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Thursday, April 27

Zoran Zaev hurt as protesters storm Skopje parliament








Leader of Social Democrats injured after violence broke out following election of ethnic Albanian as speaker.
Opposition leader Zoran Zaev was seen with blood on his face in the chaos [EPA]
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1 Comment Protesters have stormed into Macedonia's parliament and assaulted the leader of the Social Democrats (SDSM) after his party and ethnic Albanian allies voted to elect an Albanian as parliament speaker.
Police fired stun grenades to disperse protesters outside the parliament and clear the way for the evacuation of lawmakers trapped in the building on Thursday.
SDM leader Zoran Zaev was seen with blood on his face in the chaos.
Thousands protest in Macedonia
Interior Minister Agim Nuhiu told media that 10 MPs had been injured, as well as some police and journalists.
"In an attempt to take control of the situation inside and outside the parliament, we have ordered police to use all measures," Nuhiu, who is part of the interim government, said in a televised interview.
"We are using stun grenades in order to allow the evacuation of the MPs."
The violence erupted after more than 100 protesters supporting the rival nationalist VMRO-DPMNE party entered parliament waving Macedonian flags and singing the national anthem.
The protesters' move came shortly after Zaev announced that the majority coalition, led by his SDSM party, had elected Talat Xhaferi as speaker of the parliament.
"The scariest thing is that this was allowed to happen," Ivana Jordanovska, a political activist, told Al Jazeera from Skopje.
"For more than two years, we have seen how the police act when anti-government protests take place. And now [when the opposition is targeted], the police did nothing. The police was absent."
Neighbouring Albania's foreign ministry reacted to the violence, saying it was monitoring "the escalation of the situation in Macedonia with great concern".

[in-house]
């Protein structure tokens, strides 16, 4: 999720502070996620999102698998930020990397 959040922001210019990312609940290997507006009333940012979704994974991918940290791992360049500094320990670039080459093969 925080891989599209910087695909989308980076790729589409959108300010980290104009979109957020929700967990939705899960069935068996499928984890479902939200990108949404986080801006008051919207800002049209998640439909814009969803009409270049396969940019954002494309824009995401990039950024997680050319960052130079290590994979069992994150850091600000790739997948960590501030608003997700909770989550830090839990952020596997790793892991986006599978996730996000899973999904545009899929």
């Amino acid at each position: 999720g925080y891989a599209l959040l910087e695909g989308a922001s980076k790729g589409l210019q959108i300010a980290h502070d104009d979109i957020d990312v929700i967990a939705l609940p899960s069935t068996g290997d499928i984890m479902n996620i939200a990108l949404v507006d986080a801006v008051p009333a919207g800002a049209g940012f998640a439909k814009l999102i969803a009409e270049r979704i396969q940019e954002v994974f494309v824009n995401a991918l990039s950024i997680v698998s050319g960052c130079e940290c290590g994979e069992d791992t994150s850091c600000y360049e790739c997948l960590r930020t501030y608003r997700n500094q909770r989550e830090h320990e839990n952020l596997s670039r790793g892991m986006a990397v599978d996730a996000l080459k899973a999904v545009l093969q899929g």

In Macedonia, Nikola Gruevski, the leader of VMRO-DPMNE, called for people to "calm down" after Thursday's incident.
"People should not respond to provocations of the SDSM and those who want to push the state into even deeper crisis," he said on Facebook.
The violence erupted after more than 100 protesters entered parliament waving Macedonian flags and singing the national anthem [Ognen Teofilovski/Reuters]
Gruevski and his nationalist VMRO-DPMNE party ruled Macedonia for a decade until December last year when the election saw VMRO-DPMNE secure 51 seats in the 120-seat parliament - two more than the SDSM - but the conservatives failed to reach a deal with kingmaking Albanian parties.
Although Zaev reached an agreement with the Albanian groups, President Gjorge Ivanov refused to give him a mandate to form a government, leaving the country without a functioning leadership.
An ally of Gruevski, the president expressed concern over the controversial demand of Albanian parties that Albanian be made an official language across Macedonia.
Critics of the demand feared it could lead to the break-up of the country of about two million people - a quarter of whom are ethnic Albanians.

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